Product Manager Beware: Your Roadmap Is Confusing Customers

confusing traffic signs

“What are you planning to deliver in the second half of the year?” We were wrapping up a meeting with our customer advisory group when someone asked me this question. As a product manager, I should have known how to answer. Unfortunately, I caused more confusion than good. Here is what happened.

It was early in my career and I was working on a SaaS application in the education space. I was eager to share the future of our product, so I confidently pulled up a detailed technical roadmap and dove into the weeds. I talked about our plans to upgrade our billing platform, increase our vendor services platform, and make architecture improvements.

The response? Crickets. I looked around the room and saw confused faces staring right back at me.

I immediately realized my mistake. I shared the wrong type of roadmap view — too focused on technology and not enough on the benefits to customers. I did not communicate our plans in a way that customers would understand or appreciate. It was classic techno-babble.

So, how should product managers talk about their roadmap in terms that will light up customers’ faces? Well, it starts with truly knowing your customers — who they are and what they care about. Then, choosing the right roadmap view to present.

To avoid confusion and blank stares, here are four tips for presenting your product roadmap to customers:

Be bold
You need to be confident and prepared to answer “why” and “why not” with explanations that balance customer expectations with company imperatives. Share what you plan to do and how you made your prioritization decisions. Explain how your decisions were made and what goals they serve. That way, customers will better understand why you may not be working on a feature they requested.

Talk benefits
Customers care about the utility and the experience of using your product, so explain how new functionality and changes will benefit them. Translate your company’s high-level goals and initiatives to customers by communicating how these goals will help you better serve them. For example, I could have made the vendor services platform resonate by calling out the resulting benefit of a larger marketplace with more diverse offerings.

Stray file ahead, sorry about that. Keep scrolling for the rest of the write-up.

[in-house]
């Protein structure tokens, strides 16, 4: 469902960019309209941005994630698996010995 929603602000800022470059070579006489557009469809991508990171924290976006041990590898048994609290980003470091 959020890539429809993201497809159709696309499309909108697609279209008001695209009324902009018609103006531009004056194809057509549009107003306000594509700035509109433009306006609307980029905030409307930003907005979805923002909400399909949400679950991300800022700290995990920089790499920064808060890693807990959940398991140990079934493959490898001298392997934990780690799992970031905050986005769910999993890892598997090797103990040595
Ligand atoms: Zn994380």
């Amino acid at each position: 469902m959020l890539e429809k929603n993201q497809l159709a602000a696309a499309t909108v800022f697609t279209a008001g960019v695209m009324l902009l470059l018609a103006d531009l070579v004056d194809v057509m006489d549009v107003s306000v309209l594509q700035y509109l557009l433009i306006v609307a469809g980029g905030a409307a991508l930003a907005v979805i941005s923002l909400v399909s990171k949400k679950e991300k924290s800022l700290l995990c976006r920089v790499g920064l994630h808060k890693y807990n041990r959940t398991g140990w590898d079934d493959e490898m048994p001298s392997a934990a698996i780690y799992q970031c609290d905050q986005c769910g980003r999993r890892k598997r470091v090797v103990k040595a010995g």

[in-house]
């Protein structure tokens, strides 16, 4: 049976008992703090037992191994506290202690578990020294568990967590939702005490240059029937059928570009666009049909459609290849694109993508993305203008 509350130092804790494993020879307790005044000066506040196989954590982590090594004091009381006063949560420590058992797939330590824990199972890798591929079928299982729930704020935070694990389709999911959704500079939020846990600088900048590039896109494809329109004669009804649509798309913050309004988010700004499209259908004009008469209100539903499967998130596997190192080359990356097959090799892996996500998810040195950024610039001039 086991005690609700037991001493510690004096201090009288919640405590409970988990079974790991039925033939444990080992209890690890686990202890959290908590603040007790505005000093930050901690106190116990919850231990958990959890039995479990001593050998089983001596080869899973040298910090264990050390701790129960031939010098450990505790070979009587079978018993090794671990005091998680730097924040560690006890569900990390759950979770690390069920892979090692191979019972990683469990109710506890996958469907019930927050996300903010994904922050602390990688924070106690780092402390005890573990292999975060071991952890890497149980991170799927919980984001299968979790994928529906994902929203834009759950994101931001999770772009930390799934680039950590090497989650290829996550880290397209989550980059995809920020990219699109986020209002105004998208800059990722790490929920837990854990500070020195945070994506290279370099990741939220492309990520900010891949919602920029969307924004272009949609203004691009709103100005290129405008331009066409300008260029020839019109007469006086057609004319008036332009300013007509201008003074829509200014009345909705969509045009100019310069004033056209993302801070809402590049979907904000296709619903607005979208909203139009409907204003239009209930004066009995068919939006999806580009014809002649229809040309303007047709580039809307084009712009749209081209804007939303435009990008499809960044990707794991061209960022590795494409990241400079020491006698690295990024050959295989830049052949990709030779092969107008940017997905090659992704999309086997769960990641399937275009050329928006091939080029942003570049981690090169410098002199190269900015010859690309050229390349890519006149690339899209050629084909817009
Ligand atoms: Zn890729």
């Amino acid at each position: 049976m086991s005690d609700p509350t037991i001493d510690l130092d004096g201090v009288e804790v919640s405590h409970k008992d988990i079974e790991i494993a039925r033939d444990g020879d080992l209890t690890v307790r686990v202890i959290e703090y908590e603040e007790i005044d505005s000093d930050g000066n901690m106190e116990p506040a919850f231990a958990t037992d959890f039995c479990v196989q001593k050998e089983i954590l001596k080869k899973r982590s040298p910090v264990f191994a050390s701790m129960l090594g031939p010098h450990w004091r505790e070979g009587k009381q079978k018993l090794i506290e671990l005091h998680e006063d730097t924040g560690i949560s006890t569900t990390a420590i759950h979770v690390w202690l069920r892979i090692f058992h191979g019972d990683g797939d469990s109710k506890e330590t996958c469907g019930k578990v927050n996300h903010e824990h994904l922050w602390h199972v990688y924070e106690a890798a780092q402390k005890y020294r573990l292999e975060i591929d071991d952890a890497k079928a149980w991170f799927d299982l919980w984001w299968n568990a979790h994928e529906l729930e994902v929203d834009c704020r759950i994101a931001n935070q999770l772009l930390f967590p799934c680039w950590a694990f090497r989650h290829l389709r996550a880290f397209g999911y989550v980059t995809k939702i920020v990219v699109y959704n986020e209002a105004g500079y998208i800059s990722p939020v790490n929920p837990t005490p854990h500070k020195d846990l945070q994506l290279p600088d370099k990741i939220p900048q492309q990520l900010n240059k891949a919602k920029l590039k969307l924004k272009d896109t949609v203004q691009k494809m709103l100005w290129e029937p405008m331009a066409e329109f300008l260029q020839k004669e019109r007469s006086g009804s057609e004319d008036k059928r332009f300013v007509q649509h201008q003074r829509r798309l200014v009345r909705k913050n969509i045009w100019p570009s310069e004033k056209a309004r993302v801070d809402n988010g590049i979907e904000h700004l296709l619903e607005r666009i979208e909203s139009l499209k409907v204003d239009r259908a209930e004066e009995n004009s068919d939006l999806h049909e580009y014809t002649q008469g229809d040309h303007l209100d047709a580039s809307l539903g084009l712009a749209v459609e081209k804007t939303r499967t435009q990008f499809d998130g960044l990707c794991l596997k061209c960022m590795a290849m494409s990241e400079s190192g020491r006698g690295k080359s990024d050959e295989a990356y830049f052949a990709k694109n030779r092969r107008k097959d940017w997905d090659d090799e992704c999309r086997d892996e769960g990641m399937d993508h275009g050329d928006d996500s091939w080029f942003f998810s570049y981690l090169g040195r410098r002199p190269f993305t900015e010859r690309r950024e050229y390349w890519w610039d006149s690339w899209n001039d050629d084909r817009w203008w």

Embrace emotion
This one is not about you, the product manager — it’s about being open to your customers’ visceral reactions and feedback. While you need to be bold with your rationale, you also need to be humble. Go into your presentation with openness about what they may think. And if their response is passionate, but not positive? That is good news! It means your customers care, so try to be receptive to that emotional response.

Do not deceive
And this one should be obvious. But in your earnest appeal to make customers happy, it may be tempting to exaggerate. However, you should not promise more than you can deliver. Saying no is hard but it sets realistic expectations — which earns trust. Anything else only undermines your credibility.

Yes, you want to build a brilliant product plan. But product managers also need to be aware of how that plan will be received by the intended audience.

That requires presenting value and being truthful — with yourself and your customers. Because if you cannot find ways to connect, you will find it hard to get people excited about what’s coming. So focus on transparency, listening closely, specific examples, and giving an honest presentation.

What other tips do you have for presenting roadmaps to customers?

About Ron and Aha!

Ron is a product guy. He is the Director of Product Management at Aha! - the world’s #1 product roadmap software. He previously founded and sold his own company and has been on the founding team of multiple venture-backed companies.

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Comments

  1. Steven Gordon, PhD

    Yeah, I have a tip: ask the customers what they want to be seeing in your product in the near future.

    It is probably a bit too late once you are presenting what has been decided, but if you had asked regularly, then you would know what they were interested in and would be addressing those interests instead of technology and keywords.

    Reply

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